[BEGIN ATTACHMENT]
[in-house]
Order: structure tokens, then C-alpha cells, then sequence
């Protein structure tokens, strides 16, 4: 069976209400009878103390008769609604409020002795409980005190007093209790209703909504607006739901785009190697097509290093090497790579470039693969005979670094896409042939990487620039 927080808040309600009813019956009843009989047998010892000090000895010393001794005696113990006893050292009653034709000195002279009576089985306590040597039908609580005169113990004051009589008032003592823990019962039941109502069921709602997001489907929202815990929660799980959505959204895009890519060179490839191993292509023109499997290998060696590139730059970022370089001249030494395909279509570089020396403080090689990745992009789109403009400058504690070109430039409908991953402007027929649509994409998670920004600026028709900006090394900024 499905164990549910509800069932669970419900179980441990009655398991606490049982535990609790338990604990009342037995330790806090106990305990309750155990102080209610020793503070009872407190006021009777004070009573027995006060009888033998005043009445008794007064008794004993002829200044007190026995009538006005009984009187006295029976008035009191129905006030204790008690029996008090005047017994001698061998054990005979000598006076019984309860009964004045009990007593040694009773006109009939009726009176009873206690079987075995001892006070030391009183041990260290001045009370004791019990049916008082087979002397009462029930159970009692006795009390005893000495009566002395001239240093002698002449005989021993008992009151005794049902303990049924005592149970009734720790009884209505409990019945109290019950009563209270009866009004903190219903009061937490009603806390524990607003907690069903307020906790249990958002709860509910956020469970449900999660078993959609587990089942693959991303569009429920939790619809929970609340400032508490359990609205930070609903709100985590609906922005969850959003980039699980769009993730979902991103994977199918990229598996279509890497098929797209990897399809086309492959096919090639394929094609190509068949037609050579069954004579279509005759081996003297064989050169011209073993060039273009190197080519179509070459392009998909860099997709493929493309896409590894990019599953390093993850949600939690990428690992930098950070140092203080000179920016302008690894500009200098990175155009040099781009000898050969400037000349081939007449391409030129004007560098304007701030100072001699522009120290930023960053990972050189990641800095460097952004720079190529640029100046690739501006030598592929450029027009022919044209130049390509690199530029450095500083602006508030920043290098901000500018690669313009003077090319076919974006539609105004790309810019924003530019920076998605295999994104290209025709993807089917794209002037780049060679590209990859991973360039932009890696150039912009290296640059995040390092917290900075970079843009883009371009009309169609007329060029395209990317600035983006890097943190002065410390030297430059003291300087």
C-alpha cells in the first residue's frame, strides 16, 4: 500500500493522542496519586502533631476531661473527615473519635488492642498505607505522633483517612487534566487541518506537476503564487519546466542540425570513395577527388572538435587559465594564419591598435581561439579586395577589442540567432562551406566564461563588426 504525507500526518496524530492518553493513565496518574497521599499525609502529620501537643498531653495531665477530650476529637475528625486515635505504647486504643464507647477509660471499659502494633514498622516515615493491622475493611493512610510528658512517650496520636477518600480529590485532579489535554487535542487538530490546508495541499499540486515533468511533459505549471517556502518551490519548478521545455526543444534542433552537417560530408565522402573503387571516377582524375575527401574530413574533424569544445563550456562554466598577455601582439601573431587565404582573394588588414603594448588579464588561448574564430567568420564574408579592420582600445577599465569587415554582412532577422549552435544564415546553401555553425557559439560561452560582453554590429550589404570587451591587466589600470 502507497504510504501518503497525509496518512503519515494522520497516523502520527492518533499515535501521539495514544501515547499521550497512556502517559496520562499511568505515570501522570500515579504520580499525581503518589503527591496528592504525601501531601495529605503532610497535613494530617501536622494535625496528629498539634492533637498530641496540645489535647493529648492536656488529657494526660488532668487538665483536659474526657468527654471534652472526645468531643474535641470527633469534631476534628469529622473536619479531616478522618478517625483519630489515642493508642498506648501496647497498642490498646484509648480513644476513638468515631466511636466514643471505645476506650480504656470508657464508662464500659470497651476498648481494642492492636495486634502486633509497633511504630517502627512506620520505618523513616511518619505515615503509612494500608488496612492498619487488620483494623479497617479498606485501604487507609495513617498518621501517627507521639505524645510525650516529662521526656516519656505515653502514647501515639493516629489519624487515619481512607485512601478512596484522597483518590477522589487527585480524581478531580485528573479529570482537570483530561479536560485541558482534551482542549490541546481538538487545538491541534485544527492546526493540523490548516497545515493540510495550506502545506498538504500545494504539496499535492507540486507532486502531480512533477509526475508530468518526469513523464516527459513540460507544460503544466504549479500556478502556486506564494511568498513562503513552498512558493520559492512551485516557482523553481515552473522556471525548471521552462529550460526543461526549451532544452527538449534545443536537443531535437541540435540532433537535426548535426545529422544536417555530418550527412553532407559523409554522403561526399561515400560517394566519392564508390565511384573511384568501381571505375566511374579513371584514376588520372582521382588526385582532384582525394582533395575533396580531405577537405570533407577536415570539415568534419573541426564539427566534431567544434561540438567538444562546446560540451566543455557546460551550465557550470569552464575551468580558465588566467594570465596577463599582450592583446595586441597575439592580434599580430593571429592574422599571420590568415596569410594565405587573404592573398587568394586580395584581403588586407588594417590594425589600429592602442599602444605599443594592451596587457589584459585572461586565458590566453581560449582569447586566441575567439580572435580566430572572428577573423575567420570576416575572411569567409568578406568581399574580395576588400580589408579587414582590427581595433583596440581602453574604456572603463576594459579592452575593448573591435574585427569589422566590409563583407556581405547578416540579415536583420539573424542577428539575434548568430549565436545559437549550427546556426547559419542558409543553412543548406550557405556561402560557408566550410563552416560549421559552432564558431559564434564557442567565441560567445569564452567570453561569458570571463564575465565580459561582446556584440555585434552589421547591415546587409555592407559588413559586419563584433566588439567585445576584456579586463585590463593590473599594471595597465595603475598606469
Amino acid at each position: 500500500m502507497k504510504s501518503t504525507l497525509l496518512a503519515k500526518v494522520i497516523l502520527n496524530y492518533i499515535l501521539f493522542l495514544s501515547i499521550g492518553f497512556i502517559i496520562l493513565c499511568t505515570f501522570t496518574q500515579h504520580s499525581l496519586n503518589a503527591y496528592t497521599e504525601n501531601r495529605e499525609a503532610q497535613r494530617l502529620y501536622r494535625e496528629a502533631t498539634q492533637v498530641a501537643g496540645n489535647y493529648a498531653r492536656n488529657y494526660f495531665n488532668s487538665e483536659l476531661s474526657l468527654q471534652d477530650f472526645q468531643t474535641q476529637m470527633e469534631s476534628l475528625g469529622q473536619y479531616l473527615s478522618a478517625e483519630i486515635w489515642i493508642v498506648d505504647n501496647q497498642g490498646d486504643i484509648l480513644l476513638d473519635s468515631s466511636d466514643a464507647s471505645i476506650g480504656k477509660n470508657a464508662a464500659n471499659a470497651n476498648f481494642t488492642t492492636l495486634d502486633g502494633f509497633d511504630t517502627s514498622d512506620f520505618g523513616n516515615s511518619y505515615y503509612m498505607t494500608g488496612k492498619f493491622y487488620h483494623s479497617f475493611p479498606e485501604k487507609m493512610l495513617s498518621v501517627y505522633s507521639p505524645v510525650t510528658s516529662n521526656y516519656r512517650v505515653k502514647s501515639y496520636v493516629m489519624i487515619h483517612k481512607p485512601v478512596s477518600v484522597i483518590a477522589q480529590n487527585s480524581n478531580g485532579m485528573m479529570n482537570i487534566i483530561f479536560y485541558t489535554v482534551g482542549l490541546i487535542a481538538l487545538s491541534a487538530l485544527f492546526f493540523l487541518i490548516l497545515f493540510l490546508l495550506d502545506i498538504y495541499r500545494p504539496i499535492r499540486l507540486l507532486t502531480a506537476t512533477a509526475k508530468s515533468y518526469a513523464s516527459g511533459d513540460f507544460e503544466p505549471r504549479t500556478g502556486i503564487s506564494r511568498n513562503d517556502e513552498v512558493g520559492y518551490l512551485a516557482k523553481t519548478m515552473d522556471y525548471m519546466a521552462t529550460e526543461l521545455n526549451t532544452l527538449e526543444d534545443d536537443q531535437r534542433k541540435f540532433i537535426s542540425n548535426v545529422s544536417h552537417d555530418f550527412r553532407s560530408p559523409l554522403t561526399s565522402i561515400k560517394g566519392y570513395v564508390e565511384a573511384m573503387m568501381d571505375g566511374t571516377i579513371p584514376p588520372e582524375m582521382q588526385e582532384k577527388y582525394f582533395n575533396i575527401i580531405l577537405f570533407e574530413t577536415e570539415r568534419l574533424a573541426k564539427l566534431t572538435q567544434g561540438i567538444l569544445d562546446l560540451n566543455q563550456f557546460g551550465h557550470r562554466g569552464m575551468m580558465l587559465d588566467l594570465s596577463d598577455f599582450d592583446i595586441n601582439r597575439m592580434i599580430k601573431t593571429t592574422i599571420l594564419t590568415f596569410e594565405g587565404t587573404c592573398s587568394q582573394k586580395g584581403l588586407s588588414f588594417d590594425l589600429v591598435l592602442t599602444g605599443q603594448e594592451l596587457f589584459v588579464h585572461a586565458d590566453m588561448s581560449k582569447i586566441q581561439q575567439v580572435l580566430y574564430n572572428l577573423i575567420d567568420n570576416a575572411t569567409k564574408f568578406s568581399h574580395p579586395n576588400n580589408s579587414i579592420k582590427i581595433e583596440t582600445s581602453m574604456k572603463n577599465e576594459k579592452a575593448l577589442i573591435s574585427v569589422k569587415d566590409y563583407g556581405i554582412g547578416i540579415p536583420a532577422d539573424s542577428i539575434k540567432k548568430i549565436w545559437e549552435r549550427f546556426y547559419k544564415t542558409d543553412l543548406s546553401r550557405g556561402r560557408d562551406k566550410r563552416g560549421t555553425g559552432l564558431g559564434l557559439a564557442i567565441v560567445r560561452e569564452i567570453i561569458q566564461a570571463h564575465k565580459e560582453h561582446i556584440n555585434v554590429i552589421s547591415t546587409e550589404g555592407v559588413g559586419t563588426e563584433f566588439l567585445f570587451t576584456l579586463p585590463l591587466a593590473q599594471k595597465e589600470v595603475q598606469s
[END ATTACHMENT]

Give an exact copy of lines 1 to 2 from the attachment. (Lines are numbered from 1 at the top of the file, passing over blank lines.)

[in-house]
Order: structure tokens, then C-alpha cells, then sequence